Cuttlefish Cast Sterling Silver Pendant or Brooch 7 x 3.8cm, $335
One of nature’s most challenging subjects, the awe-inspiring Leafy Sea Dragon captured the eye of Australian silver jewellery artist, Fred Peters, early on. This tiny, yet iconic creature of the sea has brought many a man or woman to the shores of Kangaroo Island over the years. For some it has been a journey of pure scientific discovery, for others a pilgrimage spurred by a purely visceral need to see the curious creature up close.
Fred utilised a number of images in his research to create this iconic “Leafy Sea Dragon” cuttlefish cast necklace. One of those he discovered is a very special image captured by marine biologist Richard Wylie for Marine Science Today.
After countless hours of study and preparation, Fred says he came to the conclusion the leafy sea dragon is “stupidly complex”. He made one at first with leaves on both sides of the body, but felt it looked “very busy”. After much more refinement, the piece is now stylised to show left or just right side of the leaves.
The cuttlefish casting process itself is painstaking, and begins as you might guess, with Fred Peters scouring the island’s beaches for the perfect piece of cuttlebone. While it is easy to find cuttlebone on just about any Kangaroo Island beach, for casting it must be totally free of cracks and completely dry.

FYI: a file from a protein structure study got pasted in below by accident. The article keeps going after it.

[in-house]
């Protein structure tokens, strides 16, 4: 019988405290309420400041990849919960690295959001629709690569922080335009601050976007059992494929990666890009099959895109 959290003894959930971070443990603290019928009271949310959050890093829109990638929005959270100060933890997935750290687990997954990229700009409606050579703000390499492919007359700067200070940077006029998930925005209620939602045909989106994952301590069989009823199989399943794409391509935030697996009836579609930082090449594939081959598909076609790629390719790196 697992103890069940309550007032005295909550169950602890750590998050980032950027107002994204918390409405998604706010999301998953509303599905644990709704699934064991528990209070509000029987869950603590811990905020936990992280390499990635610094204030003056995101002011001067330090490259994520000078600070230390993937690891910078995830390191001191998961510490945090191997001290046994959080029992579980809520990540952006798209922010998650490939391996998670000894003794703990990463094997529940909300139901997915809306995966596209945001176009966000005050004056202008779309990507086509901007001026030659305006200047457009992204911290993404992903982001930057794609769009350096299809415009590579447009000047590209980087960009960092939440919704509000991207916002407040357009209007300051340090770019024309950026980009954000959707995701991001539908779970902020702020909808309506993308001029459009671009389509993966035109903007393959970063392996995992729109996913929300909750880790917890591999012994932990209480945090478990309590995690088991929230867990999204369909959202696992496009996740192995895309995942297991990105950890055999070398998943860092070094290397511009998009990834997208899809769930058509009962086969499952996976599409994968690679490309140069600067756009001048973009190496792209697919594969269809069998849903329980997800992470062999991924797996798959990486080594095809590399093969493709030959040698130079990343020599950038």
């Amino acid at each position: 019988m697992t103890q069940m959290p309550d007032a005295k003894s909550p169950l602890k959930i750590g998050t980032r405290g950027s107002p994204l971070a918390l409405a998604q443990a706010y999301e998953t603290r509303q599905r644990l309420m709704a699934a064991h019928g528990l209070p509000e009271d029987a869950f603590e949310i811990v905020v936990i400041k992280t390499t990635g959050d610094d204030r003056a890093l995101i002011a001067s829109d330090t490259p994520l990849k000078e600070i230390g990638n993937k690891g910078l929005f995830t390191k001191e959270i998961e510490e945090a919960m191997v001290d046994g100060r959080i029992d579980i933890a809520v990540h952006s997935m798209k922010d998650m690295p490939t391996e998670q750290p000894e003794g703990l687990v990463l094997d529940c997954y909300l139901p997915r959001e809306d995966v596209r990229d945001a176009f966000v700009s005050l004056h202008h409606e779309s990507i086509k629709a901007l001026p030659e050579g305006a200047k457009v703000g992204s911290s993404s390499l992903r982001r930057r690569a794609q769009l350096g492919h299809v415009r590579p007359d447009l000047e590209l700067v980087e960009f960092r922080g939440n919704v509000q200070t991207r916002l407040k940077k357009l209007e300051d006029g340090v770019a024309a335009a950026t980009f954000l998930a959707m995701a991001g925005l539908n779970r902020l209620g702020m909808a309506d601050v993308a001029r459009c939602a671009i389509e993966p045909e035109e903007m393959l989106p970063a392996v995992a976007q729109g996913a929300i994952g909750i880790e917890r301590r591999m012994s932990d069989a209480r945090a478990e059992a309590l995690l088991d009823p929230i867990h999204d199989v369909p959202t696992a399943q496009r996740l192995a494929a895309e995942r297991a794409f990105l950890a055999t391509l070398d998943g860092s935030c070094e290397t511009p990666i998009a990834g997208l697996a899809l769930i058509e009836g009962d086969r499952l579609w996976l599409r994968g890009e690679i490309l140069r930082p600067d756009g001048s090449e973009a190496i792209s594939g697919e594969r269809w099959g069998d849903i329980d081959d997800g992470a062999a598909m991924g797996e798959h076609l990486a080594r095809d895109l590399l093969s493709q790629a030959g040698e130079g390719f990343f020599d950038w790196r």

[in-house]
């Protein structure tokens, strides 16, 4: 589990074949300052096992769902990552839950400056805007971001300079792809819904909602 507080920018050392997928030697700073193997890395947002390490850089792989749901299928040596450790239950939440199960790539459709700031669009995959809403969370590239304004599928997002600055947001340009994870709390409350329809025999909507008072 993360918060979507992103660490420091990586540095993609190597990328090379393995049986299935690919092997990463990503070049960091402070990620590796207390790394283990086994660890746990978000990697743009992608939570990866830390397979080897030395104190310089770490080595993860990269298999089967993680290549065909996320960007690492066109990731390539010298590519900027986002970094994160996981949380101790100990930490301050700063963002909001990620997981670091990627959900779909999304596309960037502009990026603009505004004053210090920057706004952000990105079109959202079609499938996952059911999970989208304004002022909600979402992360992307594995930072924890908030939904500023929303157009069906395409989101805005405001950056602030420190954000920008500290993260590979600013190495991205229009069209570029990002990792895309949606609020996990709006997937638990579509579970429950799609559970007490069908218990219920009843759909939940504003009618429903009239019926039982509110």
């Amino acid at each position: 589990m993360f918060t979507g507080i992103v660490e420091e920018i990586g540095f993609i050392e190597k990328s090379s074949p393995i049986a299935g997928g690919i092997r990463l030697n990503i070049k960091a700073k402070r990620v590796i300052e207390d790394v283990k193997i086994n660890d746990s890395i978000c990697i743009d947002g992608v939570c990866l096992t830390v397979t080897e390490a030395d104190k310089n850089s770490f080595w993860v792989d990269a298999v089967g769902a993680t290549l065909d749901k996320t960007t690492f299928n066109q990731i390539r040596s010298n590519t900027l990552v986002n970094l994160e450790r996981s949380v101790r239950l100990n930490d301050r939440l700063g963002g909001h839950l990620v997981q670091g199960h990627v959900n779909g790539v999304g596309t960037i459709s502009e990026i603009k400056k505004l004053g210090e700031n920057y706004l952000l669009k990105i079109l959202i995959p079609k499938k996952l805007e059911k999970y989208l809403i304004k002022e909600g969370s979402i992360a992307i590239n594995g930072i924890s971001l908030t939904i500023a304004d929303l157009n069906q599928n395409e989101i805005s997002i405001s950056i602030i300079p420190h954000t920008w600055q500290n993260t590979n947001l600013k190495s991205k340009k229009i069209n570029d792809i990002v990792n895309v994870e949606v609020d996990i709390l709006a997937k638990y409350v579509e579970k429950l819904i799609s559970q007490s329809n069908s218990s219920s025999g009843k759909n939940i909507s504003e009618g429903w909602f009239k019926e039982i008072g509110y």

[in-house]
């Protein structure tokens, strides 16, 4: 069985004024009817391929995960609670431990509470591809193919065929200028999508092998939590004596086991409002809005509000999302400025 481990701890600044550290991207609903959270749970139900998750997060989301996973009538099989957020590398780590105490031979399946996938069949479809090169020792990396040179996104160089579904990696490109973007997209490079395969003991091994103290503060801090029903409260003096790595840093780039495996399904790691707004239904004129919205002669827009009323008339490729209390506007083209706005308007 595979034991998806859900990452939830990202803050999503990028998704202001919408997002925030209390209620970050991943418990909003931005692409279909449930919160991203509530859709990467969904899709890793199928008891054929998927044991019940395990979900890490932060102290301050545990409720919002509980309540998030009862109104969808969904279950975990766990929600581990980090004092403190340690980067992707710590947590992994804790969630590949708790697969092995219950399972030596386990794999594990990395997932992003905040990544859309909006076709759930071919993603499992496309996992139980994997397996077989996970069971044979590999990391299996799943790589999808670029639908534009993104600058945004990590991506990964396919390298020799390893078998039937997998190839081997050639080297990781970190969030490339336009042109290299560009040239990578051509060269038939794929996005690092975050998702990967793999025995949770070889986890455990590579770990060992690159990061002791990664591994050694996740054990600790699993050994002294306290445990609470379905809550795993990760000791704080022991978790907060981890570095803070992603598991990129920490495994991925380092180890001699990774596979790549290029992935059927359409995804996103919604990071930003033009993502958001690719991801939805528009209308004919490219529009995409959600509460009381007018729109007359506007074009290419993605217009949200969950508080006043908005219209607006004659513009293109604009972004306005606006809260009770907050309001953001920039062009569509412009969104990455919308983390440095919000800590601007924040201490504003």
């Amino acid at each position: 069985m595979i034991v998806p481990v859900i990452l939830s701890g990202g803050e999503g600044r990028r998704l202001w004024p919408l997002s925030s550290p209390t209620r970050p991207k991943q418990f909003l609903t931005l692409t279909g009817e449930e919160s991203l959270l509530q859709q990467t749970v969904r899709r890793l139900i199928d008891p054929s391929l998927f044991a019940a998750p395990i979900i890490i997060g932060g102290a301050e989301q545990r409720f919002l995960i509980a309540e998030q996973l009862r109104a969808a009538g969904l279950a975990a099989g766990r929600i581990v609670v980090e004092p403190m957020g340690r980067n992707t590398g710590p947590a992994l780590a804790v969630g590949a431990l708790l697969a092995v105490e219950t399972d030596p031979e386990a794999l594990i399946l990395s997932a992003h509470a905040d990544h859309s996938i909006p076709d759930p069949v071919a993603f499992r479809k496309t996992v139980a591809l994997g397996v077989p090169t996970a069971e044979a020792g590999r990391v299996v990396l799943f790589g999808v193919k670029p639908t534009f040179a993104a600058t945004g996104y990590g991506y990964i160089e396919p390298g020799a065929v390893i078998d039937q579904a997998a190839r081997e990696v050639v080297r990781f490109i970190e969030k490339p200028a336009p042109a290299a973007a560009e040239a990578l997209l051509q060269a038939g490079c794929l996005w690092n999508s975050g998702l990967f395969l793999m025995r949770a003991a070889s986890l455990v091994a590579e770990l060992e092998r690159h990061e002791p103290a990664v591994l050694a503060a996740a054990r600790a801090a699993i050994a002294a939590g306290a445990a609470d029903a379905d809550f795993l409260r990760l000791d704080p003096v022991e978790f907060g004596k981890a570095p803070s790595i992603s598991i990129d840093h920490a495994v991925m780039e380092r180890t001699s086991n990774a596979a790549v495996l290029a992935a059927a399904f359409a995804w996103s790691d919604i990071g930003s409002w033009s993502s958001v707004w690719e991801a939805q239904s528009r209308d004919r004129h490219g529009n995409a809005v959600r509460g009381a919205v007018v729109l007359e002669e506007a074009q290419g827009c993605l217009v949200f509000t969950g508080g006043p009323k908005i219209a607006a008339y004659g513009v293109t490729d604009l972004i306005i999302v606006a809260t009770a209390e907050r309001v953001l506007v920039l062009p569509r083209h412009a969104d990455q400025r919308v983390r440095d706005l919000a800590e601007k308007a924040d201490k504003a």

The unique grain of the cuttlebone can be seen in the finished piece, and so each is carefully selected and faced to suit the intended carving. After sketching and creating a template, then transferring it to the prepared surfaces of the cuttlebone, metal tools are used to carefully carve the shape in relief, and in reverse. Double sided pieces are carved into both faces and perfectly matched using accurate reference lines.
Imagine the hundreds of patient hours spent at this stage, the agonising wait to achieve the perfect mould. And still, there is so much to do before casting can actually occur. A ‘sprue’ or funnel is carved into the bone, as well as any ‘airs’ or tiny chimneys required to ensure a perfect cast. Now potential leaks can be identified, the bones are wired tightly together, and finally the mould is ready for pouring. The chosen metal can be melted and poured into the ‘sprue’.
While any metal suitable for casting may be used, it is now Fred must face the heartbreaking reality of his artistry – only pewter casting will allow reuse of the mould! When casting Gold, Copper, Brass, Bronze, Aluminium, or Fred’s favourite Sterling Silver, the original mould is generally destroyed in the process. When cool the mould is broken open and the rough casting removed.
One might be forgiven for thinking just how perfectly this process seems to reflect its “stupidly complex”, yet undeniably beautiful subject.